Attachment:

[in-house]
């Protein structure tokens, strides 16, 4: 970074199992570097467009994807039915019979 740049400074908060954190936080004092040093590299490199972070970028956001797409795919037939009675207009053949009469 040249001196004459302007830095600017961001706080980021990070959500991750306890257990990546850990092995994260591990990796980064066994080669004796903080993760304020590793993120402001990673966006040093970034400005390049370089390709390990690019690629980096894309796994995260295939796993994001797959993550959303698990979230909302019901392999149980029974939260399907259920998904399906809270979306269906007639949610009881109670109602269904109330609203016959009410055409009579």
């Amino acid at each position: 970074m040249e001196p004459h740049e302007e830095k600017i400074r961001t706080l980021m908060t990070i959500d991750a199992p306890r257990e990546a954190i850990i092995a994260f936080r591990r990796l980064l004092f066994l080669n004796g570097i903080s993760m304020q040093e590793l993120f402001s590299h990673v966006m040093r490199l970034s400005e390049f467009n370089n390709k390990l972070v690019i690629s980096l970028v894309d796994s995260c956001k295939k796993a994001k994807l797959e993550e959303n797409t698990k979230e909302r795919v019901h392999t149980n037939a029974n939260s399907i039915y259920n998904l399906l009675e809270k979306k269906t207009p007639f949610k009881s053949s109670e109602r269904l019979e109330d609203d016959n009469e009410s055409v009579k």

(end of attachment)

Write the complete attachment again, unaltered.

[in-house]
């Protein structure tokens, strides 16, 4: 970074199992570097467009994807039915019979 740049400074908060954190936080004092040093590299490199972070970028956001797409795919037939009675207009053949009469 040249001196004459302007830095600017961001706080980021990070959500991750306890257990990546850990092995994260591990990796980064066994080669004796903080993760304020590793993120402001990673966006040093970034400005390049370089390709390990690019690629980096894309796994995260295939796993994001797959993550959303698990979230909302019901392999149980029974939260399907259920998904399906809270979306269906007639949610009881109670109602269904109330609203016959009410055409009579």
């Amino acid at each position: 970074m040249e001196p004459h740049e302007e830095k600017i400074r961001t706080l980021m908060t990070i959500d991750a199992p306890r257990e990546a954190i850990i092995a994260f936080r591990r990796l980064l004092f066994l080669n004796g570097i903080s993760m304020q040093e590793l993120f402001s590299h990673v966006m040093r490199l970034s400005e390049f467009n370089n390709k390990l972070v690019i690629s980096l970028v894309d796994s995260c956001k295939k796993a994001k994807l797959e993550e959303n797409t698990k979230e909302r795919v019901h392999t149980n037939a029974n939260s399907i039915y259920n998904l399906l009675e809270k979306k269906t207009p007639f949610k009881s053949s109670e109602r269904l019979e109330d609203d016959n009469e009410s055409v009579k």